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SI 60 Q&A: Talking rattlesnakes, and how one of SI's funniest stories came to be, with Jeff MacGregor

Jeff MacGregor later chose to do less dangerous reporting, like the time he hopped in a stock car in 2005. Photo: Olya Ivanitsky/Reuters

Jeff MacGregor later chose to do less dangerous reporting, like the time he hopped in a stock car in 2005.

In honor of Sports Illustrated's 60th anniversary, SI.com is republishing, in full, 60 of the best stories in the magazine's history. Today's selection was "Snakes Alive!" which ran in the July 27, 1998 issue. It was the first SI piece by Jeff MacGregor, who answered questions from SI.com associate editor Ted Keith via email about the story.

SI: The story opens with the words "You can taste the mean," and then a quick description of what rattlesnakes taste like. It includes one of my favorite SI passages: "Everybody tells you it tastes just like chicken. Maybe, but only if the chicken in question had a neck tattoo, took hostages and died in a police shootout." Have you ever eaten snake again since then and if so, did it still taste the way you described it?

MACGREGOR: Based entirely on my own description of it, I have never eaten it again. Nor, even in a setting where a mouthful of snake meat is the only thing standing between me and death, or at least between me and the Survivor finale, would I ever do so again.

SI: I understand this was your first story for SI. How did you get the assignment? Did you pitch it yourself?

MACGREGOR: I did not. It was pitched to me by Bob Roe, who became my editor at SI. We had worked together before at another magazine, and he thought the snakes and I might make a match. It was a very simple idea. I’m not sure that we talked about for even 30 seconds before I booked a flight to Oklahoma.

SI: How did SI find out about this event?

MACGREGOR: Bob had somehow stumbled across it in the course of sifting through some local Oklahoma events calendars. Which is how magazine editors in New York City spend their time when not cooking their expense reports. 

SI: I'm assuming there weren't a lot of other national media members there. Were people there surprised to see you?

MACGREGOR: Not really. After all, I’m just another person with a notebook, like the fella from the local paper, asking a few questions. TV equipment always attracts a crowd -- and changes the way people behave -- but a pencil and paper isn’t much of an attention-getter. I just recede into the background and watch what happens.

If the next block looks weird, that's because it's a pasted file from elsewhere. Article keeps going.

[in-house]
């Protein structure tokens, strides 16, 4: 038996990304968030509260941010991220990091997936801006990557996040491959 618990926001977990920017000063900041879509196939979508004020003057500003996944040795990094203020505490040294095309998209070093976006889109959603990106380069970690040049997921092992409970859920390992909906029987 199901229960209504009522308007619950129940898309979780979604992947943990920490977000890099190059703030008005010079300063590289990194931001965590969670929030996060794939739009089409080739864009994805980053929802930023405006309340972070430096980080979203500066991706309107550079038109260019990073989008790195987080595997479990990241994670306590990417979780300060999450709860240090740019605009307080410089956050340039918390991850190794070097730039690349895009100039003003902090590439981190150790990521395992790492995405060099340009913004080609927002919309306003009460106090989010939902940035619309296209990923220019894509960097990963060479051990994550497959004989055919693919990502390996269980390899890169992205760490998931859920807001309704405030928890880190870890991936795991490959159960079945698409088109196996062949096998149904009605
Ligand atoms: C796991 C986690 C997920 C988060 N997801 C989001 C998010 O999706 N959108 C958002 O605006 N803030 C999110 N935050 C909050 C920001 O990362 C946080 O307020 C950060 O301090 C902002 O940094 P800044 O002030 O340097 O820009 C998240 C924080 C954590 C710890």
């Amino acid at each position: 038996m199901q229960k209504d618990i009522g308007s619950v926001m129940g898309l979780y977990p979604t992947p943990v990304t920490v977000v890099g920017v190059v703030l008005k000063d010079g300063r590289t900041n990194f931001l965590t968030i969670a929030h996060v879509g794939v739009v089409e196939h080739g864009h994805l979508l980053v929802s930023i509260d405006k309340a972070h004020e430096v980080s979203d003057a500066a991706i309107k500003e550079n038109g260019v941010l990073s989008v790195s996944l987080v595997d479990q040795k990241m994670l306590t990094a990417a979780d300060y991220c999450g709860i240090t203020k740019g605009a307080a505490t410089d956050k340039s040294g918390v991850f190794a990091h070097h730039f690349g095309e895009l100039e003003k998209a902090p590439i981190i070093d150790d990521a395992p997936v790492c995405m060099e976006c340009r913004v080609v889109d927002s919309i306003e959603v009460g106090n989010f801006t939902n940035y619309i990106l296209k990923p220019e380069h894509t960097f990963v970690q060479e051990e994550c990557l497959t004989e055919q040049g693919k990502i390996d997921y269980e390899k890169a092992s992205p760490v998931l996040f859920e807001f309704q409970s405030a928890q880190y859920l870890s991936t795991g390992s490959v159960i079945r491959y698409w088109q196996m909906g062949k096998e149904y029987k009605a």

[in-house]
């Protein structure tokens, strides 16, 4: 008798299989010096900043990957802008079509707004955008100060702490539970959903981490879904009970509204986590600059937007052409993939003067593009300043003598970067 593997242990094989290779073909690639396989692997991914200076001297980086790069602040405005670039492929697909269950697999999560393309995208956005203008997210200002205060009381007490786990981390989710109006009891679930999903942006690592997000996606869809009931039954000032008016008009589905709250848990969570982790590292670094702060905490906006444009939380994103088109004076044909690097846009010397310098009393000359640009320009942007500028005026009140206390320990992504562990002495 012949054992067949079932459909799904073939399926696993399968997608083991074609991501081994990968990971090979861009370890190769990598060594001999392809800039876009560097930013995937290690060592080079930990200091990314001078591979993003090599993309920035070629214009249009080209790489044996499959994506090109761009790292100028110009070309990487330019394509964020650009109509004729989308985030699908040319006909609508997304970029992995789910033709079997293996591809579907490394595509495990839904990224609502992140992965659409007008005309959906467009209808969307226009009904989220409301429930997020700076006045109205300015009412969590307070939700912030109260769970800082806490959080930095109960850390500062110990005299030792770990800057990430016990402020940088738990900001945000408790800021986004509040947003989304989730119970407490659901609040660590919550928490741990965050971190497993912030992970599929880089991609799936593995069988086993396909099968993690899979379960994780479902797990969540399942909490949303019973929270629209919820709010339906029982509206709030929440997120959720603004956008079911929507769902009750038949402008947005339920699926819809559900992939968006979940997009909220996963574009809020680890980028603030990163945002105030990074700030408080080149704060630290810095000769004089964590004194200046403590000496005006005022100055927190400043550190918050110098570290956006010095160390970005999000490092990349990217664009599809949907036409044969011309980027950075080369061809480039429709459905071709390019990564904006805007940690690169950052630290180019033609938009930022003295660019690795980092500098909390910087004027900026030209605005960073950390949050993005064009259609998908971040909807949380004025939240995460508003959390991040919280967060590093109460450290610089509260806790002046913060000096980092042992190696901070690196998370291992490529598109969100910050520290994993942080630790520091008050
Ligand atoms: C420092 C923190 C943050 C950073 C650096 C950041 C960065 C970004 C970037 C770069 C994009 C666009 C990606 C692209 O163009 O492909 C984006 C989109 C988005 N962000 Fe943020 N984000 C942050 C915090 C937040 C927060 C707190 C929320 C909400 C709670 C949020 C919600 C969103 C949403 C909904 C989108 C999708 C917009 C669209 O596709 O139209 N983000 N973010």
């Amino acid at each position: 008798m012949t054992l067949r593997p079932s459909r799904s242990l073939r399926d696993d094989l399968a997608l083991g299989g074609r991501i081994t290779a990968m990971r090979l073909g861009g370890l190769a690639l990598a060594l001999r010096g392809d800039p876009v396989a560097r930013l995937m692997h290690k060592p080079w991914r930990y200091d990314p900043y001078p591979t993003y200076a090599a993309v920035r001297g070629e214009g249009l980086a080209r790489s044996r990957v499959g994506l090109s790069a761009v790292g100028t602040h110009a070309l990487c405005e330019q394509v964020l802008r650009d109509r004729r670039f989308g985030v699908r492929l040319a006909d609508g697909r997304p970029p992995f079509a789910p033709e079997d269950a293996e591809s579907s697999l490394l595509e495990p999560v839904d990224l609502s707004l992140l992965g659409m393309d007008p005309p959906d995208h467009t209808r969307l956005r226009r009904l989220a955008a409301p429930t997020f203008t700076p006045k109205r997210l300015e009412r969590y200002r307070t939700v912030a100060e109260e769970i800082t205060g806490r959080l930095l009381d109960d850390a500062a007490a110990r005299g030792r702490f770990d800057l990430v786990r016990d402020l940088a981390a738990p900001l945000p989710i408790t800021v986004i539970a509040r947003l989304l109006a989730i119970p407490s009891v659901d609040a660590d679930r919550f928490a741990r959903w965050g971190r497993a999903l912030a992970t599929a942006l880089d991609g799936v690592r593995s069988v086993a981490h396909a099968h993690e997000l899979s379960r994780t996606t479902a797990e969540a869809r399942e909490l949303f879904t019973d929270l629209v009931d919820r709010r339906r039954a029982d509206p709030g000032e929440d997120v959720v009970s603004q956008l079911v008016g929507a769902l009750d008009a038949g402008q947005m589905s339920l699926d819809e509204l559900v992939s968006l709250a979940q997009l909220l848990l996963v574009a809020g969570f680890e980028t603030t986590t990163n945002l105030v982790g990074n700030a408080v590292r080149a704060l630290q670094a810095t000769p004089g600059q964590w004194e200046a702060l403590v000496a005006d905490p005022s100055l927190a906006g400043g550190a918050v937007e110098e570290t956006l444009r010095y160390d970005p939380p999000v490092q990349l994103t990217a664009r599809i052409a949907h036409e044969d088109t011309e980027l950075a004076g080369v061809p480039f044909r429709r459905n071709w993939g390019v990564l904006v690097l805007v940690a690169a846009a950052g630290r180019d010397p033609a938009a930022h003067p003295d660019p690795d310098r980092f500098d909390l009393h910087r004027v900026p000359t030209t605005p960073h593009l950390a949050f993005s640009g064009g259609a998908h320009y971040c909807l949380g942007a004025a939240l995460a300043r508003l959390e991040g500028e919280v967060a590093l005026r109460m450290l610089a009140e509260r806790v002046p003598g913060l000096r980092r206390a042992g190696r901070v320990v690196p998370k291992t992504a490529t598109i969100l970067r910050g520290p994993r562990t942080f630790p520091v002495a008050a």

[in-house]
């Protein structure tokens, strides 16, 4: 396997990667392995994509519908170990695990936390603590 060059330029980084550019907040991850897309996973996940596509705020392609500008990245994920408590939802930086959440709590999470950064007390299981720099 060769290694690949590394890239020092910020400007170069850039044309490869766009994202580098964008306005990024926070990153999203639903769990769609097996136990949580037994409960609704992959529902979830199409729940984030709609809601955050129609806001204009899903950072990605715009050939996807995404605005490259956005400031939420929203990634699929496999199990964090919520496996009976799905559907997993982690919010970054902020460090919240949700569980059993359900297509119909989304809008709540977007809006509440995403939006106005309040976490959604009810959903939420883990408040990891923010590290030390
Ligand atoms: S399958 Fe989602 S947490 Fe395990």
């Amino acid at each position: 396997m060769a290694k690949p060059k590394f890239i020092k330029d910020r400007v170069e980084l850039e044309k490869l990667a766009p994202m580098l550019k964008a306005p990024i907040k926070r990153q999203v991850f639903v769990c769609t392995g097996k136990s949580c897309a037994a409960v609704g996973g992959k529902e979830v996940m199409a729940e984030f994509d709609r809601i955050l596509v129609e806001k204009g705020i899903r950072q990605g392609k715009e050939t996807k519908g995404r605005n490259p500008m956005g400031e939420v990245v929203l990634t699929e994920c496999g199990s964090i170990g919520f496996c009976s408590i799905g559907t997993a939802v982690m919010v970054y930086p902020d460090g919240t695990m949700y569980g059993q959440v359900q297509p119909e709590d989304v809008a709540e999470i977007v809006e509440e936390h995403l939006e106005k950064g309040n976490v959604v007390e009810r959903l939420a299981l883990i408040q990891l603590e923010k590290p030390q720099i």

SI: You seem to have gone in not at all sure what to expect. Was that the case?

MACGREGOR: I had no idea what to expect. Which, as a matter of craft, is exactly what I want. A kind of working ignorance is important if you want to encounter a thing without prejudice or preconception. I don’t want my expectations getting in the way of my reporting.

SI: Are you afraid of snakes? Had you ever been around them before?

MACGREGOR: Afraid of snakes? Me? Yes. Very. And with the exception of a handful of meetings at the William Morris Agency, I hadn’t spent much time around them.

SI: What was the single strangest thing you remember about the experience?

MACGREGOR: Let’s see . . . men standing knee deep in a pit of live rattlesnakes? The arena seating for the rattlesnake butcher show? The snakebit kid in the hospital bed with a blood blister on his shin the size of an AAU regulation softball? Bouncing down a rutted ranch track in an old pickup truck with the governor’s wife ricocheting around the cab? Whole sounds pretty strange.  

SI: Have you been back since or kept up with any of the people involved?

MACGREGOR: Sadly, I have not.

SI: What was the reaction to the story at the time and do you still get asked about it much today (other than by me)?

MACGREGOR: The story seemed to be well received and generated some level of reader interest – by which I mean actual mail, which trickled in for months. A few emails, as well. It's much easier today to track things like that on social media -- but the moment in which a story comes and goes is now very, very short. A single day of the Twitter cycle. Happily, I’m still asked about the story pretty frequently.

I was also lucky enough on that story to become very good friends with the photographer. His name is Joel Sartore and over the years he’s done most of his work for National Geographic. He’s one of the best wildlife photographers in the world. The pictures from that story are fantastic. [EDITOR's NOTE: SI does not have the rights to republish those photos.]

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